Lobster fishing supports the small, year-round community, but artists have come for generations to paint these scenes. They’re joined by folks who come to tour the lighthouse museums and artists’ studios; birders who flock here spring and fall to add new species to their life lists; hikers who come to explore the trails lacing the island; and those, like me, who simply want to escape civilization for a few days.
Most visitors only stay for the day, but the lucky ones spend at least a night, ideally a few, soaking up the quietude and the island’s unique culture. Monhegan isn’t for everyone, services are few. But if you’re yearning for a getaway with a difference, you’ll find it here.
On this bitterly frigid day (dreaming of reaching single digits), my thoughts turn to ice cream, and Maine has some of the nation’s best. I’ve often dished about my favorites, and I’ve even compiled a list of all the local Maine ice cream shops dishing out freshly made ice cream.
Last summer, I researched a new edition of my Moon Acadia National Park book, and that, of course, required first-hand knowledge. That’s when I discovered Pugnuts in Surry (also available at Black Dinah in Blue Hill and at McGrath’s in Northeast Harbor). That got me thinking that the Acadia region may have some of Maine’s best. In addition to Pugnuts, there’s also Morton’s Moo in Ellsworth, and Ben & Bill’s, Mount Desert Ice Cream in Bar Harbor, and Jordan Pond Ice Cream in Bar Harbor.
Island hopping in Maine is one of my favorite pastimes, and the new edition of Acadia demanded a trip to Frenchboro. At first, I planned to go for the annual lobster festival in August, but that didn’t work out. Instead, I joined Capt. Eli Strauss, of Island Cruises, aboard the R.L. Gott for the 3.5-hour lunch cruise out of Bass Harbor. As he weaves a course through islands, Strauss shares lots of local heritage and lore about once-thriving and now abandoned granite-quarrying and fishing communities and the sardine industry. He earns major points for maneuvering the boat so that passengers on both sides get an up-close view of key sights. En route, he points out seals, cormorants, guillemots, and often eagles.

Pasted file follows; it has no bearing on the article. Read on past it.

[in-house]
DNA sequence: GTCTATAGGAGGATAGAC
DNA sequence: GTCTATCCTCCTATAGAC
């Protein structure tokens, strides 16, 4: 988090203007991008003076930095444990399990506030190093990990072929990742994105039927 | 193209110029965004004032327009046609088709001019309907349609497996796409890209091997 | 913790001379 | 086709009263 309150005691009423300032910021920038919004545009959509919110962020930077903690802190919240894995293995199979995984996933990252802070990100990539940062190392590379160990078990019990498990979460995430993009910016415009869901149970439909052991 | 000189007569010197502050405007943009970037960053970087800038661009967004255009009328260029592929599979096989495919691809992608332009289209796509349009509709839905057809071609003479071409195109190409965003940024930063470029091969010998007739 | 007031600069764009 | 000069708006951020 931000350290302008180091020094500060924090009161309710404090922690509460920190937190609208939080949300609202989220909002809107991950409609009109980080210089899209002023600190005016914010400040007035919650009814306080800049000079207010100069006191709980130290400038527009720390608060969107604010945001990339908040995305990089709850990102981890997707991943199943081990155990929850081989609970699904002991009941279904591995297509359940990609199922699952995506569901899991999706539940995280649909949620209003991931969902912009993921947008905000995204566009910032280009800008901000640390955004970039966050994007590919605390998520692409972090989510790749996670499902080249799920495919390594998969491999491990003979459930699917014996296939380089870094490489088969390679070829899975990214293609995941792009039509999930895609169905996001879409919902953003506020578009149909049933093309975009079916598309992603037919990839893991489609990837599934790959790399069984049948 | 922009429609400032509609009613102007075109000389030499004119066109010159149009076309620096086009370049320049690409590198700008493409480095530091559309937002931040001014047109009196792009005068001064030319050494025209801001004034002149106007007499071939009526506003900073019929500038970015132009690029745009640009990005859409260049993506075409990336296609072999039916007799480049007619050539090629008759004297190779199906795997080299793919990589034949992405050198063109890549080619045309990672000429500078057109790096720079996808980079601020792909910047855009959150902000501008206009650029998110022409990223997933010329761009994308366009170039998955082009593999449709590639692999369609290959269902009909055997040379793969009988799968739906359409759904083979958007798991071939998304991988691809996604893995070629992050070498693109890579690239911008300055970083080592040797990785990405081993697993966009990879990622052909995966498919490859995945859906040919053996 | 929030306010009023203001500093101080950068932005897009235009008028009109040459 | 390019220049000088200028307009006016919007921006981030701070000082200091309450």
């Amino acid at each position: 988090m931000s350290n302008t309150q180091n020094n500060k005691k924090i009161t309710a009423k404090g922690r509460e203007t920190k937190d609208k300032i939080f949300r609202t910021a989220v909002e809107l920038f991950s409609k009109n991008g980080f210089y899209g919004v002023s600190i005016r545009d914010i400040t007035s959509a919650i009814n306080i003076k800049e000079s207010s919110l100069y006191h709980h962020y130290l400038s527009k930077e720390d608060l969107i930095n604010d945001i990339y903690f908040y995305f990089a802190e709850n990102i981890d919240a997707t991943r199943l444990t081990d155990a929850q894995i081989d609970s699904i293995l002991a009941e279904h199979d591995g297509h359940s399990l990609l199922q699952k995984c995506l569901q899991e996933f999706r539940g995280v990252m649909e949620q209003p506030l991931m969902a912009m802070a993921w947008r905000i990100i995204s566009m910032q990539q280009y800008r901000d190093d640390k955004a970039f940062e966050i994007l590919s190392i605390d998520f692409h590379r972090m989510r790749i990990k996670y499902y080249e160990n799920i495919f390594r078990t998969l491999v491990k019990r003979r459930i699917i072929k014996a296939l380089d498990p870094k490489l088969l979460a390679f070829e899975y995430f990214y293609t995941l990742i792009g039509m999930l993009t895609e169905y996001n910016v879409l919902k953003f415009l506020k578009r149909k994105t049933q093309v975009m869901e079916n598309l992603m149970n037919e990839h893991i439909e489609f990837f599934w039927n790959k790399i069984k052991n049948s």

For me the highlight is docking at Lunt’s Lobster in Frenchboro. The island, Outer Long, is called by the name of the village wrapping around Lunt’s Cove. It’s one of 15 Maine islands that still have a year-round community. After feasting on an ultra fresh lobster roll (the menu ranges from hot dogs to lobster dinners), we had enough time to stroll through the village and visit the historical museum, before boarding for the return trip. On that, Strauss explains lobster fishing and hauls a trap or two.
I hope to return some summer Friday to Frenchboro for a full day on the island. That will allow time to hike some of the more than 10 miles of marked trails—more than 80 percent of the island including about 8 miles of shoreline is in a preserve managed by Maine Coast Heritage Trust.
Higgins Beach Inn
I spent way too many hours of my teenage years doused with baby oil and watching the boys go by at Higgins Beach. I’d buy a season parking ticket for $5 and park behind the store, which had the only public toilet (most outhouses these days are nicer). En route from the store to the beach, I’d pass the Higgins Beach Inn, but rarely gave it a second thought. When invited to see the renovated inn in the spring, I went.
The Migis Group, which owns Migis Lodge and owns or manages a number of other properties in Maine and beyond, did a wonderful job taking this Victorian beach hotel and updating it with a modern, uncluttered look accented with strong colors and contemporary art. It shines again as a seasonal place to stay or enjoy a meal in the restaurant or simply hang out in the bar or covered deck.
I walked around the neighborhood—it’s now more year-round Portland suburb than seasonal beach community—but the beach itself hasn’t changed too much. It’s still a broad stretch at low tide, giving way to a narrow strip when the tide’s high. In the off-season, dogs run free. When storms toss the sea, surfers ride the combers. I’m happy to be able to recommend visiting here and staying in the Higgins Beach Inn.
Fourth of July
Until this year, despite growing up on the coast of Maine, I had never been out on a boat to watch Fourth of July fireworks. Susi Homer, innkeeper at The Birches B&B in Southwest Harbor, invited me to join her aboard a boat chartered for the evening. We sipped and savored hors d’oeuvres and bubbly aboard as we cruised to Islesford, one of Acadia’s Cranberry Isles, for an early dinner at the Islesford Dock (I’m eager to return here; everything I tasted was excellent). While dining, thunderstorms made for dramatic lighting, but ceded in time to cruise to Southwest Harbor for the big lights show. En route, we devoured dessert—blueberry cake with whipped cream.
If you ever get an opportunity to view fireworks from a boat, don’t hesitate to do so. It really feels as if you are in the center of it all, watching bombs bursting in air, with smoke clearing to reveal the boat’s flag still there.